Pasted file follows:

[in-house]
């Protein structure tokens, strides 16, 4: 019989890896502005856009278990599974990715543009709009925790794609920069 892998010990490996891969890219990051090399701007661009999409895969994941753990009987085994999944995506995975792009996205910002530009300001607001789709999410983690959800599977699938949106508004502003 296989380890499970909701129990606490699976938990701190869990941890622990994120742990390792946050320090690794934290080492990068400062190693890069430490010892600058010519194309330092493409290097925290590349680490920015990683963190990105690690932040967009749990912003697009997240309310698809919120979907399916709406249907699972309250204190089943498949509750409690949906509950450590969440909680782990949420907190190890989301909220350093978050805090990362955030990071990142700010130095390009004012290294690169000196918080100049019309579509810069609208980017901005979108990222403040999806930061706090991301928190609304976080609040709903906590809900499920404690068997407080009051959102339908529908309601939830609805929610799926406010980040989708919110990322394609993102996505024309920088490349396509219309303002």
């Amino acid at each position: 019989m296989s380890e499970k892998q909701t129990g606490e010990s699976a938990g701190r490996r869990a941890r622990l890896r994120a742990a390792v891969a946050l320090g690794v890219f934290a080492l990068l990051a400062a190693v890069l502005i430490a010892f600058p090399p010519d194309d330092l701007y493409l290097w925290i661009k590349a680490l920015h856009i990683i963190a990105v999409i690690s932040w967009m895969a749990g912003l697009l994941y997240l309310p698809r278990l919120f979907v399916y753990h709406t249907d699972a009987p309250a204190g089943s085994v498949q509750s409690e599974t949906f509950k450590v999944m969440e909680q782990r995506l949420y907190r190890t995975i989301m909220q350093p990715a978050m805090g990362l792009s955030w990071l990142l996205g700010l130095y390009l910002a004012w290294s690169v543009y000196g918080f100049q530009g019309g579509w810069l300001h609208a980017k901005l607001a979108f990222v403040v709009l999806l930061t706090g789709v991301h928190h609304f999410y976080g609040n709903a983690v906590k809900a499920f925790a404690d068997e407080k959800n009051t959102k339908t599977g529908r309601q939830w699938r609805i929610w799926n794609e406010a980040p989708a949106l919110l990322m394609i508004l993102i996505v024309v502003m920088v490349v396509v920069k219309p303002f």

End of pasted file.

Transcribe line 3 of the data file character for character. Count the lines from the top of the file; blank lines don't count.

């Amino acid at each position: 019989m296989s380890e499970k892998q909701t129990g606490e010990s699976a938990g701190r490996r869990a941890r622990l890896r994120a742990a390792v891969a946050l320090g690794v890219f934290a080492l990068l990051a400062a190693v890069l502005i430490a010892f600058p090399p010519d194309d330092l701007y493409l290097w925290i661009k590349a680490l920015h856009i990683i963190a990105v999409i690690s932040w967009m895969a749990g912003l697009l994941y997240l309310p698809r278990l919120f979907v399916y753990h709406t249907d699972a009987p309250a204190g089943s085994v498949q509750s409690e599974t949906f509950k450590v999944m969440e909680q782990r995506l949420y907190r190890t995975i989301m909220q350093p990715a978050m805090g990362l792009s955030w990071l990142l996205g700010l130095y390009l910002a004012w290294s690169v543009y000196g918080f100049q530009g019309g579509w810069l300001h609208a980017k901005l607001a979108f990222v403040v709009l999806l930061t706090g789709v991301h928190h609304f999410y976080g609040n709903a983690v906590k809900a499920f925790a404690d068997e407080k959800n009051t959102k339908t599977g529908r309601q939830w699938r609805i929610w799926n794609e406010a980040p989708a949106l919110l990322m394609i508004l993102i996505v024309v502003m920088v490349v396509v920069k219309p303002f």